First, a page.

VISTA Enterprise Network - Successful Implementation, World Class Support

Wednesday, June 3, 2009

Small-capital Confusion

Dear Reader,

When I wrote "Capital Confusion," I was only able to demonstrate the use of small caps back to the Domesday book of 1086 AD, leading me to believe along with Robert Bringhurst that they were added to our standard writing system after lowercase was invented.

I have since learned that smallcaps go back much further than a thousand years. Indeed, they predate lowercase. The creation of lowercase by Dark Age scribes took centuries, with numerous alphabetic inventions along the way. Although most of these intermediate alphabets fell by the wayside once Alcuin and other Carolingian scholars refined the lowercase alphabet to something like its current form, two of them survived.

Uncial, also called insular, a unicameral alphabet, was developed largely by celtic Christian scholars and remains to this day associated strongly with Ireland, Scotland, and other celtic countries. If you look at an example of it understanding its status as an intermediate development between upper and lower case, you can see how it contains elements of both. It was not folded into our culture's standard suite of alphabets, but remains to this day a specialty alphabet used to create an emotional or cultural effect in the text.

Long before uncial, however, small caps were developed as one of the first of these intermediate alphabets. If you search diligently, you can find examples of ancient Roman inscriptions set in caps plus small caps. Unlike uncial and the other intermediate alphabets, small caps remained a standard part of the scribes' toolset, and later became a standard typographers' tool as well.

The small-caps alphabet's apparent obscurity or optional character today is a conceptual illusion created during the industrial, reductionist craze of the nineteenth and twentieth centuries, when small caps and lower case figures temporarily fell out of fashion. (In case you think the industrial attempt to purge these two elements of our writing system was reasonable, consider that they also tried to purge lowercase as well, to reduce writing back to all caps. DOES THIS IRRITATE YOU? HOW ABOUT NOW? HOW MANY PAGES OF THIS SHOUTING DO YOU THINK YOU CAN READ WITHOUT GETTING A HEADACHE?)

The absence of these two important typographic inventions was reinforced starting in the 1870s when Christopher Sholes's QWERTY keyboard became the basis for typewriter key layouts, which in turn became the core of the design for computer keyboards. This crude design omits numerous typographical characters - including text figures and small caps - leading the overwhelming majority of people to believe by default that Mr. Sholes's invention somehow defines the official character set of the English language. It does not. Many essential elements of our writing system - including entire alphabets - are missing from modern keyboards.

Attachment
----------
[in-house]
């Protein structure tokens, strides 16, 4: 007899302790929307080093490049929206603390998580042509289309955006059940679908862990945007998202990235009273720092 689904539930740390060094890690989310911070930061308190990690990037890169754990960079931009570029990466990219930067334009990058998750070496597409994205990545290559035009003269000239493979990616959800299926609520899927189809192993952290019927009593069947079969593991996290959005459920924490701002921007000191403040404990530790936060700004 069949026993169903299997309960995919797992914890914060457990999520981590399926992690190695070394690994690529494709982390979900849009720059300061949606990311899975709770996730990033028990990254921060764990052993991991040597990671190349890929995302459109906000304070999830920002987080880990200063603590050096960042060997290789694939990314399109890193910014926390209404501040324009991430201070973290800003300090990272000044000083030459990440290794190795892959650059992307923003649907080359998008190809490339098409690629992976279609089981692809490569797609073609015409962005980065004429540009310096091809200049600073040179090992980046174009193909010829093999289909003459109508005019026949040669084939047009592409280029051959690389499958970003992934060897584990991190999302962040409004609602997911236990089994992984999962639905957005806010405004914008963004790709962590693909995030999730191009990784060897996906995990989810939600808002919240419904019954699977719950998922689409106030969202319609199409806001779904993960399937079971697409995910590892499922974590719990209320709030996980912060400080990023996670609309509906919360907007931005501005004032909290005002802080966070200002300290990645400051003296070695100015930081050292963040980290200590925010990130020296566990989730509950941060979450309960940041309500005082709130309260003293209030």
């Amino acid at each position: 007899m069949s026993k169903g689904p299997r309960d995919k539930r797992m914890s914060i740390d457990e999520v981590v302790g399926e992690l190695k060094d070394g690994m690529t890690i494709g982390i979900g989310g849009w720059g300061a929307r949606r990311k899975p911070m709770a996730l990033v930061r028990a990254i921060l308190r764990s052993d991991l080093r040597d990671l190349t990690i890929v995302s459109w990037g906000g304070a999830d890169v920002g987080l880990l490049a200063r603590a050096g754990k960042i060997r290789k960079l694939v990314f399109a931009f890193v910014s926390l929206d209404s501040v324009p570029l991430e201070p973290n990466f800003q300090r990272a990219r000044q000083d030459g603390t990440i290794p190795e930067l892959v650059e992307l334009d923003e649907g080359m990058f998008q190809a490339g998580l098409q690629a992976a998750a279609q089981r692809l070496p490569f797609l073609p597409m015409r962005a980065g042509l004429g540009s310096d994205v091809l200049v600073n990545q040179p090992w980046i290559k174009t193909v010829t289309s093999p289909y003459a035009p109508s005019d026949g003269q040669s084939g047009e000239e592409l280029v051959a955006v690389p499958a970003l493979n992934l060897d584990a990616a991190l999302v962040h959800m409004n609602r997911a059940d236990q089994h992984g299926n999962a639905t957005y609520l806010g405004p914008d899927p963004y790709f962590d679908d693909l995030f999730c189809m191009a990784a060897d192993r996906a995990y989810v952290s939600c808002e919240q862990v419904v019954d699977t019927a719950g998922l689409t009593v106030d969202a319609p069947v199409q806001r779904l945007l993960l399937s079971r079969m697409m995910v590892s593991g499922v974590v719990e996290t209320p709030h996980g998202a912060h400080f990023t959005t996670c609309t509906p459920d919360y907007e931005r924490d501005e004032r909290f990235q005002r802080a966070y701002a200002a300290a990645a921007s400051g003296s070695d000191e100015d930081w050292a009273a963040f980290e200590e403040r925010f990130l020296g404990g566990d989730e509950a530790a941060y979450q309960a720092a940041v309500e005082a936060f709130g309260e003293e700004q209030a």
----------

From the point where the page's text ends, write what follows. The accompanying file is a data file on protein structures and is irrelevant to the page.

Small caps and text figures are essential to protecting the readability of the modern Roman alphabet, especially when we have come to rely so heavily on acronyms and numbers in our writing. The absence of small caps and lowercase figures appears normal to us only because we have become habituated to it. Type designers are decisively ending this industrial-era experiment in reductionism by including small caps and lowercase figures in most serious, professional typefaces produced since the 1980s.

Hence, if my recommendation in "Capital Confusion" to use small caps (when available) to set acronyms like VISTA appears eccentric or needlessly fastidious, I encourage you to broaden your horizons, to learn a bit more about the history of your own writing system, to remove the blinders you have taken for granted, blinders imposed on you without your knowledge or consent by people who did not have your best interests at heart.

For an excellent eighty-three-page introduction to typography, a quick and illuminating read, try Finer Points in the Spacing and Arrangement of Type by Geoffrey Dowding (ISBN 0-88179-119-9).

A better known and highly respected, more in-depth guide to typography is Robert Bringhurst's The Elements of Typographic Style (ISBN 0-88179-206-3).

Yours truly,

Postscript: Learning is good. Learn more.

Postpostscript: Questioning authority is good. Start with the authority your own assumptions, biases, and habits hold over your mind. Wake up.

Postpostpostscript: Subtlety, nuance, and mastering the details are good. Sweat the little things. Pay attention.

Postpostpostpostscript: The deeper point of this and the previous post is that we know much less about the world and ourselves than we think we do, that not only are we liable to make mistakes about complex subjects like VISTA, we cannot even get right such simple subjects as how to capitalize it properly or even the nature of our alphabet. An open and inquisitive mind eager to explore the unknown and to discover its own errors in fact and judgment is far better preparation for dealing with VISTA than any amount of confidence, experience, money, or political power.

Indeed, as we will explore in this blog, the greater your success with other ventures, the greater your odds of failing with VISTA, exactly because your success leads you to overconfidently trust in tried and true ways of looking at the world that fail badly when applied to VISTA.

No comments: